25/08/2022 | Innovation

Meet Our Projects: Chatbot, New Automations and Code Libraries

At Paack, we are proud of working with an Automate Everything mentality and a DevOps philosophy. Last year we set up several automation projects, the aim of which was, first of all, to make technology accessible to non-IT users, and second, to make managing IT simpler.

By using automation techniques and coding as the magic glue, we are integrating all the technologies and platforms we use into one simple answer. From a higher perspective, we find alternative innovations for integrating our platforms and communities without incurring large costs.

The chatbot case

For an average user getting information about the infrastructure is slow and complicated. Often this is basic information that is not strictly confidential within the organization. It just resides in a different administration domain and thus out of their reach.

For example, a marketing user does not have access to the complex systems that manage the network, only the network team has.

In these situations, a regular user has to contact another team in order to get information about the status of a system or service in the company.

As we know, this can take some time and involve between one and several people.

So first, we abstract from the user the “how, what, and whom to ask” and replace it with a simple formulated question to the chatbot: “Is the network ok?” or “Why this thing doesn’t work?”

And then the chatbot will generate a simple on-demand automated report to answer that question in an easy and user-friendly language.

With this objective in mind, we developed and deployed a server-less container with an internal Slack Chatbot for our users to use anytime, anywhere. Also since we are present in several European countries, the chatbot speaks four languages: Spanish, English, French, and Italian.

We started by creating a welcome home page for the App, where users can see the status of the network and if there is any Jira ticket active.

And then a list of available options depending on the user privileges.

Later on Network Operations users have an extended list of options which includes inventories, capture SDN debug information and advanced reports for LAN and WAN. The same can be done for other specific users or departments uses cases.

We can also query the network to answer the famous question “Where is this IP address?”

For example Network Operations users have an extended list of options which includes inventories, capture SDN debugs information and advanced reports for LAN and WAN.

We can also query the network to answer the famous question “Where is this IP address?”

Users can also open Jira tickets from the chat app itself without needing to access external resources.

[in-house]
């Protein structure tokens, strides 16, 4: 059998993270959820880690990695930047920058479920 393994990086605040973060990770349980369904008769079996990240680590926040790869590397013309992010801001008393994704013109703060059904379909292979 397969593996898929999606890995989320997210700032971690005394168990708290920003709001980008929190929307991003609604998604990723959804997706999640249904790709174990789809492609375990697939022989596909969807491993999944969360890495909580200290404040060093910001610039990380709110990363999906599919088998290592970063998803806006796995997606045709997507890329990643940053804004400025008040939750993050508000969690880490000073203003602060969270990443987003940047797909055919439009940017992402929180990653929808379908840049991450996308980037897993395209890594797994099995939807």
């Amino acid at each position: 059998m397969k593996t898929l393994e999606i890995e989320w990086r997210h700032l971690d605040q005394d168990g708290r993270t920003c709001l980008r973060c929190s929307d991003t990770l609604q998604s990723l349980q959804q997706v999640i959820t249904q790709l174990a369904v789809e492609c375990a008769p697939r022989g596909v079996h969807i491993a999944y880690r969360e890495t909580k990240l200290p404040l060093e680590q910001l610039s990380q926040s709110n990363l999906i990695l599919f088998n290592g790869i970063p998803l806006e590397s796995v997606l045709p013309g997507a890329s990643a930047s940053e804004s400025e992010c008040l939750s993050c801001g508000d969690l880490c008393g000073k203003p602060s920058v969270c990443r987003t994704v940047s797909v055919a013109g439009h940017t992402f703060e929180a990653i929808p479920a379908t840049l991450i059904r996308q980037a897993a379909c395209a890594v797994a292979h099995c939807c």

We also exposed the same functionality via an API, and now other systems can query and get the results in a programmatic way or even trigger some specific action. This enables us to go further and make integrations between our systems.

Service desk and monitoring

From the monitoring perspective, we implemented server-less cloud functions which continuously gather information, and after applying an algorithm, if anything is wrong, it will send us a Slack message and open a Jira ticket to the relevant IT team to check. Later, since the cloud function is always running, when the problem is resolved it will automatically close the Jira ticket.

We have also converted this continuous gathering of information into the Slack Dashboard from the first picture.

The never-ending documentation story

As there are daily changes in the infrastructure, keeping the documentation up to date becomes a burden and a not-likely-to-happen. So, we implemented another set of server-less cloud functions to automate this task.

For example, now all the network diagrams and IP networks are continuously updated in Confluence every time there is a change. Even our flow collectors are updated when a new device with a public IP is detected.

Closing the code feedback loop

Having created several new libraries for our use cases, now we’re re-using the code to add the functionalities to pre-existing deploys.

For example: When the code itself fails, it will post a message with the traceback (or pre-formatted message) to a Slack channel, as well as open a support ticket in Jira that even includes the name of the affected user.

Now we instantly know what has failed, what the error was, and who the person affected is.

We can therefore contact that person and say “Hey I saw you had this error, I’m on it and I will get back to you when it is fixed”.

And all of these use cases, without requiring ANY human intervention!